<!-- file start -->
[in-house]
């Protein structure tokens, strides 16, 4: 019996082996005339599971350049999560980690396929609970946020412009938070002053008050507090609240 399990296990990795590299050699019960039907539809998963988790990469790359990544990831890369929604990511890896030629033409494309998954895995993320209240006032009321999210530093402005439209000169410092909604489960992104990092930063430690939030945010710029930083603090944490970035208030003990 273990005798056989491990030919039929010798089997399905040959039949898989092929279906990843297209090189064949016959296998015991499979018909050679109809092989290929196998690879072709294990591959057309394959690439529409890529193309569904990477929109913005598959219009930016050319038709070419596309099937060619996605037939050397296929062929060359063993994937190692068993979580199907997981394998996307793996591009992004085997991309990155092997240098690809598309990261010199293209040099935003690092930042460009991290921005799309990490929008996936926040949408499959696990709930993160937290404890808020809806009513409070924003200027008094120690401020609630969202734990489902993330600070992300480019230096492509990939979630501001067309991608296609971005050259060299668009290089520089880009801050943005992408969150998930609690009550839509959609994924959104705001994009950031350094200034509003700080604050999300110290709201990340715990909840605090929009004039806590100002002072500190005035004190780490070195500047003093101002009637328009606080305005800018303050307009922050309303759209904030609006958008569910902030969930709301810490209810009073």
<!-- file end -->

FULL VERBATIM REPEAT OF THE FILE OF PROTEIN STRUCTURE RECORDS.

[in-house]
């Protein structure tokens, strides 16, 4: 019996082996005339599971350049999560980690396929609970946020412009938070002053008050507090609240 399990296990990795590299050699019960039907539809998963988790990469790359990544990831890369929604990511890896030629033409494309998954895995993320209240006032009321999210530093402005439209000169410092909604489960992104990092930063430690939030945010710029930083603090944490970035208030003990 273990005798056989491990030919039929010798089997399905040959039949898989092929279906990843297209090189064949016959296998015991499979018909050679109809092989290929196998690879072709294990591959057309394959690439529409890529193309569904990477929109913005598959219009930016050319038709070419596309099937060619996605037939050397296929062929060359063993994937190692068993979580199907997981394998996307793996591009992004085997991309990155092997240098690809598309990261010199293209040099935003690092930042460009991290921005799309990490929008996936926040949408499959696990709930993160937290404890808020809806009513409070924003200027008094120690401020609630969202734990489902993330600070992300480019230096492509990939979630501001067309991608296609971005050259060299668009290089520089880009801050943005992408969150998930609690009550839509959609994924959104705001994009950031350094200034509003700080604050999300110290709201990340715990909840605090929009004039806590100002002072500190005035004190780490070195500047003093101002009637328009606080305005800018303050307009922050309303759209904030609006958008569910902030969930709301810490209810009073």